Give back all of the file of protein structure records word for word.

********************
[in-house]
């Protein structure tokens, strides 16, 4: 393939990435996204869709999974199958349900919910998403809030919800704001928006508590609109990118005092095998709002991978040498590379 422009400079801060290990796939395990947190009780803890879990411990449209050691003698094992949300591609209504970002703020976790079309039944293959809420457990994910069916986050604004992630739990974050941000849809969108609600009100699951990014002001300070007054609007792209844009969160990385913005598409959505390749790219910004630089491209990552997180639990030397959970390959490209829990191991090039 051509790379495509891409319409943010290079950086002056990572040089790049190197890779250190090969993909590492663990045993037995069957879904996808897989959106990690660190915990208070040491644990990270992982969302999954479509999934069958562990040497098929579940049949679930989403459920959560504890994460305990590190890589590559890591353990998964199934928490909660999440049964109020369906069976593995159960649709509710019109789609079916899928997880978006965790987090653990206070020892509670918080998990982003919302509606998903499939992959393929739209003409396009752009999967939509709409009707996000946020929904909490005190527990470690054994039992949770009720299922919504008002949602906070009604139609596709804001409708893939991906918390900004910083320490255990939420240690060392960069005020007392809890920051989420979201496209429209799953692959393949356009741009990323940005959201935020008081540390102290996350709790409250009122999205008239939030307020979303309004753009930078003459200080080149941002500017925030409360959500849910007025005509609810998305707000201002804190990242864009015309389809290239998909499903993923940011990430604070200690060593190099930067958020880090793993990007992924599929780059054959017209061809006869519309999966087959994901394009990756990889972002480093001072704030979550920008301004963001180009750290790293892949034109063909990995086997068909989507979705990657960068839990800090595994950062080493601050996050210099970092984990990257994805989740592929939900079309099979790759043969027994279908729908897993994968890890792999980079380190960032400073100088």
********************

[in-house]
């Protein structure tokens, strides 16, 4: 393939990435996204869709999974199958349900919910998403809030919800704001928006508590609109990118005092095998709002991978040498590379 422009400079801060290990796939395990947190009780803890879990411990449209050691003698094992949300591609209504970002703020976790079309039944293959809420457990994910069916986050604004992630739990974050941000849809969108609600009100699951990014002001300070007054609007792209844009969160990385913005598409959505390749790219910004630089491209990552997180639990030397959970390959490209829990191991090039 051509790379495509891409319409943010290079950086002056990572040089790049190197890779250190090969993909590492663990045993037995069957879904996808897989959106990690660190915990208070040491644990990270992982969302999954479509999934069958562990040497098929579940049949679930989403459920959560504890994460305990590190890589590559890591353990998964199934928490909660999440049964109020369906069976593995159960649709509710019109789609079916899928997880978006965790987090653990206070020892509670918080998990982003919302509606998903499939992959393929739209003409396009752009999967939509709409009707996000946020929904909490005190527990470690054994039992949770009720299922919504008002949602906070009604139609596709804001409708893939991906918390900004910083320490255990939420240690060392960069005020007392809890920051989420979201496209429209799953692959393949356009741009990323940005959201935020008081540390102290996350709790409250009122999205008239939030307020979303309004753009930078003459200080080149941002500017925030409360959500849910007025005509609810998305707000201002804190990242864009015309389809290239998909499903993923940011990430604070200690060593190099930067958020880090793993990007992924599929780059054959017209061809006869519309999966087959994901394009990756990889972002480093001072704030979550920008301004963001180009750290790293892949034109063909990995086997068909989507979705990657960068839990800090595994950062080493601050996050210099970092984990990257994805989740592929939900079309099979790759043969027994279908729908897993994968890890792999980079380190960032400073100088």